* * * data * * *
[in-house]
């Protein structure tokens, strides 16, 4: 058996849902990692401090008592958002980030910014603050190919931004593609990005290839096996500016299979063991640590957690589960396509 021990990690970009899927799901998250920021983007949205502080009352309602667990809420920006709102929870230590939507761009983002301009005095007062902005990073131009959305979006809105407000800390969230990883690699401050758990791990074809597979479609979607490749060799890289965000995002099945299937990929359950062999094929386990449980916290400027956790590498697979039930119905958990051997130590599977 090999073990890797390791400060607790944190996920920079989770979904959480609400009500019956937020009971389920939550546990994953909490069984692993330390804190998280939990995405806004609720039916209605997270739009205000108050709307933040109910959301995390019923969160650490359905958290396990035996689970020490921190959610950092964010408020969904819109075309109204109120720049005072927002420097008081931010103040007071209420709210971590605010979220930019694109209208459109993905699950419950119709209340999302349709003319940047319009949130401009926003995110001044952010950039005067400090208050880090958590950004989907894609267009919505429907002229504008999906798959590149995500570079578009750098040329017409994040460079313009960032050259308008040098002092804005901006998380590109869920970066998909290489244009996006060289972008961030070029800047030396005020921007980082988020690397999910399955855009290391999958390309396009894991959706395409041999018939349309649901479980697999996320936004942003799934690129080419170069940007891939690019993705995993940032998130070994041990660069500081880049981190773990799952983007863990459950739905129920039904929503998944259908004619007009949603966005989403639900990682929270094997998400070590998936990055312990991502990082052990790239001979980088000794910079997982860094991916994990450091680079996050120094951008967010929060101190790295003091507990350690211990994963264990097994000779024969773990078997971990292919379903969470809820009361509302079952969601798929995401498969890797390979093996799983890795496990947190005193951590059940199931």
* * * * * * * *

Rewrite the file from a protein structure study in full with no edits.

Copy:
[in-house]
């Protein structure tokens, strides 16, 4: 058996849902990692401090008592958002980030910014603050190919931004593609990005290839096996500016299979063991640590957690589960396509 021990990690970009899927799901998250920021983007949205502080009352309602667990809420920006709102929870230590939507761009983002301009005095007062902005990073131009959305979006809105407000800390969230990883690699401050758990791990074809597979479609979607490749060799890289965000995002099945299937990929359950062999094929386990449980916290400027956790590498697979039930119905958990051997130590599977 090999073990890797390791400060607790944190996920920079989770979904959480609400009500019956937020009971389920939550546990994953909490069984692993330390804190998280939990995405806004609720039916209605997270739009205000108050709307933040109910959301995390019923969160650490359905958290396990035996689970020490921190959610950092964010408020969904819109075309109204109120720049005072927002420097008081931010103040007071209420709210971590605010979220930019694109209208459109993905699950419950119709209340999302349709003319940047319009949130401009926003995110001044952010950039005067400090208050880090958590950004989907894609267009919505429907002229504008999906798959590149995500570079578009750098040329017409994040460079313009960032050259308008040098002092804005901006998380590109869920970066998909290489244009996006060289972008961030070029800047030396005020921007980082988020690397999910399955855009290391999958390309396009894991959706395409041999018939349309649901479980697999996320936004942003799934690129080419170069940007891939690019993705995993940032998130070994041990660069500081880049981190773990799952983007863990459950739905129920039904929503998944259908004619007009949603966005989403639900990682929270094997998400070590998936990055312990991502990082052990790239001979980088000794910079997982860094991916994990450091680079996050120094951008967010929060101190790295003091507990350690211990994963264990097994000779024969773990078997971990292919379903969470809820009361509302079952969601798929995401498969890797390979093996799983890795496990947190005193951590059940199931």